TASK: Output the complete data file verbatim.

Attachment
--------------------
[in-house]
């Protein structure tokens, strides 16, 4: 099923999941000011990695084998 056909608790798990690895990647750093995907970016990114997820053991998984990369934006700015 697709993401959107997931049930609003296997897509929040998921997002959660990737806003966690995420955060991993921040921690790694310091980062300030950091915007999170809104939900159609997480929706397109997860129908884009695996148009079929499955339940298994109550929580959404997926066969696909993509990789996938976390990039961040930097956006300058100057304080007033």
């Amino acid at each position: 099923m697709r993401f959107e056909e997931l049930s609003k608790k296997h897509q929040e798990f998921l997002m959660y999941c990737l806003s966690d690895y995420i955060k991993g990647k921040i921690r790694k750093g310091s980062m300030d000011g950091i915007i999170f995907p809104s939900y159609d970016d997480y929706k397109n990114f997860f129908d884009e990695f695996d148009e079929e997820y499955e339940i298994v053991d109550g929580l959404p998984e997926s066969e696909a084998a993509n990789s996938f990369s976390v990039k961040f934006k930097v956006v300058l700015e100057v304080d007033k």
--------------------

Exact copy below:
[in-house]
């Protein structure tokens, strides 16, 4: 099923999941000011990695084998 056909608790798990690895990647750093995907970016990114997820053991998984990369934006700015 697709993401959107997931049930609003296997897509929040998921997002959660990737806003966690995420955060991993921040921690790694310091980062300030950091915007999170809104939900159609997480929706397109997860129908884009695996148009079929499955339940298994109550929580959404997926066969696909993509990789996938976390990039961040930097956006300058100057304080007033």
């Amino acid at each position: 099923m697709r993401f959107e056909e997931l049930s609003k608790k296997h897509q929040e798990f998921l997002m959660y999941c990737l806003s966690d690895y995420i955060k991993g990647k921040i921690r790694k750093g310091s980062m300030d000011g950091i915007i999170f995907p809104s939900y159609d970016d997480y929706k397109n990114f997860f129908d884009e990695f695996d148009e079929e997820y499955e339940i298994v053991d109550g929580l959404p998984e997926s066969e696909a084998a993509n990789s996938f990369s976390v990039k961040f934006k930097v956006v300058l700015e100057v304080d007033k």